Distribution And Sources

The amounts of seaborne plastic and other persistent synthetic litter being cast up on the larger Subantarctic islands are greatest on windward (western) shores such as North West Bay, Campbell Island, and Derry Castle Reef, Enderby Island, and least on leeward (eastern) shores (cf. Gregory, 1987). This same pattern is also evident around the semi-enclosed waters of Port Ross, Auckland Islands. Few littering items appear on the protected south facing sandy beach of Enderby Island. Across the harbour some 5 km to the southeast, litter concentrates on the narrow west-facing bouldery beach of Ewing Island, but it is not evident on its open-ocean eastern side. At the southern end of the Auckland Islands, plastic, wood and rubber items and other flotsam and jetsam are swept through Victoria Passage or blasted over Fairchilds Garden, Adams Island. It spreads eastwards in diminishing quantities along the shores of Carnley Harbour (Gregory, 1987).

The cliff-girt coasts of the smaller island groups (The Snares, Antipodes and Bounty Islands) provide little chance for litter accumulation and fewer for inspection. Where examined, only minor quantities, mostly chunks of foamed plastic and plastic strapping together with pieces of wood, cord and the rare fishing float, were identified (Gregory, 1987). Hoating debris of all kinds tends to be entrapped in surge pools and guts around all these islands. On the barren Bounty Islands, some items have been driven by wind, far above the wave-swept zone.

Today, apart from the permanent occupants of the meteorological station at the head of Perseverance Harbour, Campbell Island, the only human presence on these islands, which are otherwise nature reserves with restricted entry by permit, are occasional scientific parties who stay from several days to a month or more and sporadic day trippers from passing tourist vessels.

It follows that the plastics and other persistent litter on these shores are unlikely to have a local land-based origin or reflect casual visitors. Indeed, until quite recently, the meterorological station's residents dumped their domestic garbage directly into the waters of Perseverance Harbour and yet, apart from a couple of confectionary wrappers, no modern litter is to be seen on nearby shores — presumably the strong westerly winds carried this material out to sea (Gregory, 1987).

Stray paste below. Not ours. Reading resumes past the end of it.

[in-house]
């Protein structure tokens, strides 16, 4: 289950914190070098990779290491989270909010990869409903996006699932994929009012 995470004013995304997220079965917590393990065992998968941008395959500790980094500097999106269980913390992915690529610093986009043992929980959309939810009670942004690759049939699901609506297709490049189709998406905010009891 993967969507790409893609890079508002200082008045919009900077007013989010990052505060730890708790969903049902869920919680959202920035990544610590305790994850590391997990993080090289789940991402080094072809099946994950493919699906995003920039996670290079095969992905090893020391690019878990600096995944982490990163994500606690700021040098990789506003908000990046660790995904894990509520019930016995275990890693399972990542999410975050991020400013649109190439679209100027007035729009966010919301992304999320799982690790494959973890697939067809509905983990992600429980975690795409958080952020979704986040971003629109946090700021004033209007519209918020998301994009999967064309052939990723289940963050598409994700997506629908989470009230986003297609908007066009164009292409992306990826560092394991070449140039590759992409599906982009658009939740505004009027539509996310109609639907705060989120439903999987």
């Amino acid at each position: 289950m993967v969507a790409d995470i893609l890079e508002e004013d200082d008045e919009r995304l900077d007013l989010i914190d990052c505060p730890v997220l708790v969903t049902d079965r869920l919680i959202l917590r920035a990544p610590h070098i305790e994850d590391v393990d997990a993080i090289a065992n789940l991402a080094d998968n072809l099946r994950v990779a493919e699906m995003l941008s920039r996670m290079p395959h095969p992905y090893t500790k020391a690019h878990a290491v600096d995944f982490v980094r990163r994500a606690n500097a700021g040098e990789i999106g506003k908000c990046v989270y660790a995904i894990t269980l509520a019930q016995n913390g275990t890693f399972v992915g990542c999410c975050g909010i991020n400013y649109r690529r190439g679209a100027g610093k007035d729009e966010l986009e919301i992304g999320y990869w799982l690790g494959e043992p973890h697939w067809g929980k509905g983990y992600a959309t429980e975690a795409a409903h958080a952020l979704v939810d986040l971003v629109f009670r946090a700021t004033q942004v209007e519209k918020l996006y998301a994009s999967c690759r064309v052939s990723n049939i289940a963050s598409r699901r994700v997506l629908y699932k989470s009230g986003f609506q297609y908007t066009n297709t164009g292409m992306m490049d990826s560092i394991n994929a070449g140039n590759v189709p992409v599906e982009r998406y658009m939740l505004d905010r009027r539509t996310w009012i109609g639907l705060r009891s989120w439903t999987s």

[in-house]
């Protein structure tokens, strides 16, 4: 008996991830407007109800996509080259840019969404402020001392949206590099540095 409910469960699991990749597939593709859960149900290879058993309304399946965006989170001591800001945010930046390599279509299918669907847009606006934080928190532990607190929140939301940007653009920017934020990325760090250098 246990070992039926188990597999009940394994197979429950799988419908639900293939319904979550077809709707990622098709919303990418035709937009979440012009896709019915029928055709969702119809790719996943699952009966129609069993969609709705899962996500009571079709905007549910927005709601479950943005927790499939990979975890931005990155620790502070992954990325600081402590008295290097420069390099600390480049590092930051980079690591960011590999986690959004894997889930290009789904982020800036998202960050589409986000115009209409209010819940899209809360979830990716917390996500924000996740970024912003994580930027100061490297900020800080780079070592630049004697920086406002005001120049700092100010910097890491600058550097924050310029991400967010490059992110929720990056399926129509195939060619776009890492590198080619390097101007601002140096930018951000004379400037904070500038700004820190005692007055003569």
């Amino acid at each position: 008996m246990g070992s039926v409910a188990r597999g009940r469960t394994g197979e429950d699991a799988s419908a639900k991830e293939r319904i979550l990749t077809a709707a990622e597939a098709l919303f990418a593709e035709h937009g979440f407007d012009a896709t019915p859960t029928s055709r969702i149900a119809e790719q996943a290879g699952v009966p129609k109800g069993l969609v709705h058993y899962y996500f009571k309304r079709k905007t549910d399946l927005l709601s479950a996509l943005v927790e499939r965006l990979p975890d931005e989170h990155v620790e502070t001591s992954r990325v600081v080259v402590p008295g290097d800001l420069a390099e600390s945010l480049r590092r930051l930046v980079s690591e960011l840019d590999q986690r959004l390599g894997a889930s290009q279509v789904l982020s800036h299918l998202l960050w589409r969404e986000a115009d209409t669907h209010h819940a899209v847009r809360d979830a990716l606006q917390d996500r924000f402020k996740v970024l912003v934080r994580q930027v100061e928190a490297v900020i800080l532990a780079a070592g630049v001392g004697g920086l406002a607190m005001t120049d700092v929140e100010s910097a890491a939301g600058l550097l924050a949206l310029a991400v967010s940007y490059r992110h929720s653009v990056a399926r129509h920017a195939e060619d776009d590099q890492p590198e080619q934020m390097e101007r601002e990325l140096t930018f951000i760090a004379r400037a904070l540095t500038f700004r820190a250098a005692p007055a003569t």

The character, composition and country of origin for the plastic and other persistent synthetic litter (Table 11.1), on these remote shores, suggest that it is introduced from commercial fishing activity around the region, with particular emphasis to be placed on the lucrative squid fishery centred close offshore around these islands. Several reports have drawn attention to the noticeable increase in materials of these kinds over the past decade or more, and which have accompanied expansion of the fishing industry in coastal and distant waters of New Zealand's Exclusive Economic Zone (e.g., Hayward, 1984; Ridgway and Glasby, 1984; Cawthorn, 1985; Mattlin and Cawthorn, 1986). There is conclusive evidence that some contamination of shores around Port Ross comes from domestic trash and broken fishing gear indiscriminately thrown overboard from vessels seeking haven from the stormy seas outside this harbour (Gregory, 1987; M.W. Cawthorn, pers. comm.).